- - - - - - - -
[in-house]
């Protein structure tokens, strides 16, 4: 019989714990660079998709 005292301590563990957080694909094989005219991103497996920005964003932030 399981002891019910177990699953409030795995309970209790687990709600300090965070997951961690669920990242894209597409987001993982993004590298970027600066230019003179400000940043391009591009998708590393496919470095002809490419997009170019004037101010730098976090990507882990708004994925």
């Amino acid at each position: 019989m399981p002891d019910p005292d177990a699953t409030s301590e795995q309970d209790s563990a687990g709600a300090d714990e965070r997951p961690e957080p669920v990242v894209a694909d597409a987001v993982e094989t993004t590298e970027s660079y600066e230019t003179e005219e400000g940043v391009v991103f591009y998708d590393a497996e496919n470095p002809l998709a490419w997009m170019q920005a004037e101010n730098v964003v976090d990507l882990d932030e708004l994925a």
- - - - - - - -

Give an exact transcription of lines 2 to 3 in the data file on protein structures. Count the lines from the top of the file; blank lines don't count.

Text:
């Protein structure tokens, strides 16, 4: 019989714990660079998709 005292301590563990957080694909094989005219991103497996920005964003932030 399981002891019910177990699953409030795995309970209790687990709600300090965070997951961690669920990242894209597409987001993982993004590298970027600066230019003179400000940043391009591009998708590393496919470095002809490419997009170019004037101010730098976090990507882990708004994925």
């Amino acid at each position: 019989m399981p002891d019910p005292d177990a699953t409030s301590e795995q309970d209790s563990a687990g709600a300090d714990e965070r997951p961690e957080p669920v990242v894209a694909d597409a987001v993982e094989t993004t590298e970027s660079y600066e230019t003179e005219e400000g940043v391009v991103f591009y998708d590393a497996e496919n470095p002809l998709a490419w997009m170019q920005a004037e101010n730098v964003v976090d990507l882990d932030e708004l994925a």